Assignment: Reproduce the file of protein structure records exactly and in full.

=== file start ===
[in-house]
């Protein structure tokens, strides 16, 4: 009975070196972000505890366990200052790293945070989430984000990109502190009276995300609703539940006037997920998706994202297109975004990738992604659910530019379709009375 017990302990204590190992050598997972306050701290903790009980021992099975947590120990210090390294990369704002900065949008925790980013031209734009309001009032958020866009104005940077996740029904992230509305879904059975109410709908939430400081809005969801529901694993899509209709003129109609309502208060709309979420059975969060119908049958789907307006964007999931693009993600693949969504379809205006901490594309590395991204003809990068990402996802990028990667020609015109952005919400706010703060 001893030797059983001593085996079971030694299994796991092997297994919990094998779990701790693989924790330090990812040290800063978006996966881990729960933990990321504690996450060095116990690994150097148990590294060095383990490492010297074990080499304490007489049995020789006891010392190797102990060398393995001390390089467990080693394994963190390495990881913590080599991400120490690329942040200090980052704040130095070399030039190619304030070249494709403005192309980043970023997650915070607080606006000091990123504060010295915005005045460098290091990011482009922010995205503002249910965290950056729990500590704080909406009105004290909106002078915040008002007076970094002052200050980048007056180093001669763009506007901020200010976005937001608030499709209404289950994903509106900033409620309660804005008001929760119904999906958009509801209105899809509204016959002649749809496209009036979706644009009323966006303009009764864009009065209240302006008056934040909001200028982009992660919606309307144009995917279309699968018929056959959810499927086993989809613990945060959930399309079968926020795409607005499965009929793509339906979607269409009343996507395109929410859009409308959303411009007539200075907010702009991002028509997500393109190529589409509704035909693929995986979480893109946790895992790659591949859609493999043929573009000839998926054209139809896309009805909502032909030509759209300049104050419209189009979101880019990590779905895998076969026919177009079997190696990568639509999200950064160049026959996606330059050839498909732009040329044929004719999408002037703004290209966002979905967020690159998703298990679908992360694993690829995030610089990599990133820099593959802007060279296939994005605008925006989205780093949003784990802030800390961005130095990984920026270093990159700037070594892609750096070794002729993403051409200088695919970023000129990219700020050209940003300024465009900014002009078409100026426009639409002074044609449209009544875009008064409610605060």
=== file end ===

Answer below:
[in-house]
């Protein structure tokens, strides 16, 4: 009975070196972000505890366990200052790293945070989430984000990109502190009276995300609703539940006037997920998706994202297109975004990738992604659910530019379709009375 017990302990204590190992050598997972306050701290903790009980021992099975947590120990210090390294990369704002900065949008925790980013031209734009309001009032958020866009104005940077996740029904992230509305879904059975109410709908939430400081809005969801529901694993899509209709003129109609309502208060709309979420059975969060119908049958789907307006964007999931693009993600693949969504379809205006901490594309590395991204003809990068990402996802990028990667020609015109952005919400706010703060 001893030797059983001593085996079971030694299994796991092997297994919990094998779990701790693989924790330090990812040290800063978006996966881990729960933990990321504690996450060095116990690994150097148990590294060095383990490492010297074990080499304490007489049995020789006891010392190797102990060398393995001390390089467990080693394994963190390495990881913590080599991400120490690329942040200090980052704040130095070399030039190619304030070249494709403005192309980043970023997650915070607080606006000091990123504060010295915005005045460098290091990011482009922010995205503002249910965290950056729990500590704080909406009105004290909106002078915040008002007076970094002052200050980048007056180093001669763009506007901020200010976005937001608030499709209404289950994903509106900033409620309660804005008001929760119904999906958009509801209105899809509204016959002649749809496209009036979706644009009323966006303009009764864009009065209240302006008056934040909001200028982009992660919606309307144009995917279309699968018929056959959810499927086993989809613990945060959930399309079968926020795409607005499965009929793509339906979607269409009343996507395109929410859009409308959303411009007539200075907010702009991002028509997500393109190529589409509704035909693929995986979480893109946790895992790659591949859609493999043929573009000839998926054209139809896309009805909502032909030509759209300049104050419209189009979101880019990590779905895998076969026919177009079997190696990568639509999200950064160049026959996606330059050839498909732009040329044929004719999408002037703004290209966002979905967020690159998703298990679908992360694993690829995030610089990599990133820099593959802007060279296939994005605008925006989205780093949003784990802030800390961005130095990984920026270093990159700037070594892609750096070794002729993403051409200088695919970023000129990219700020050209940003300024465009900014002009078409100026426009639409002074044609449209009544875009008064409610605060």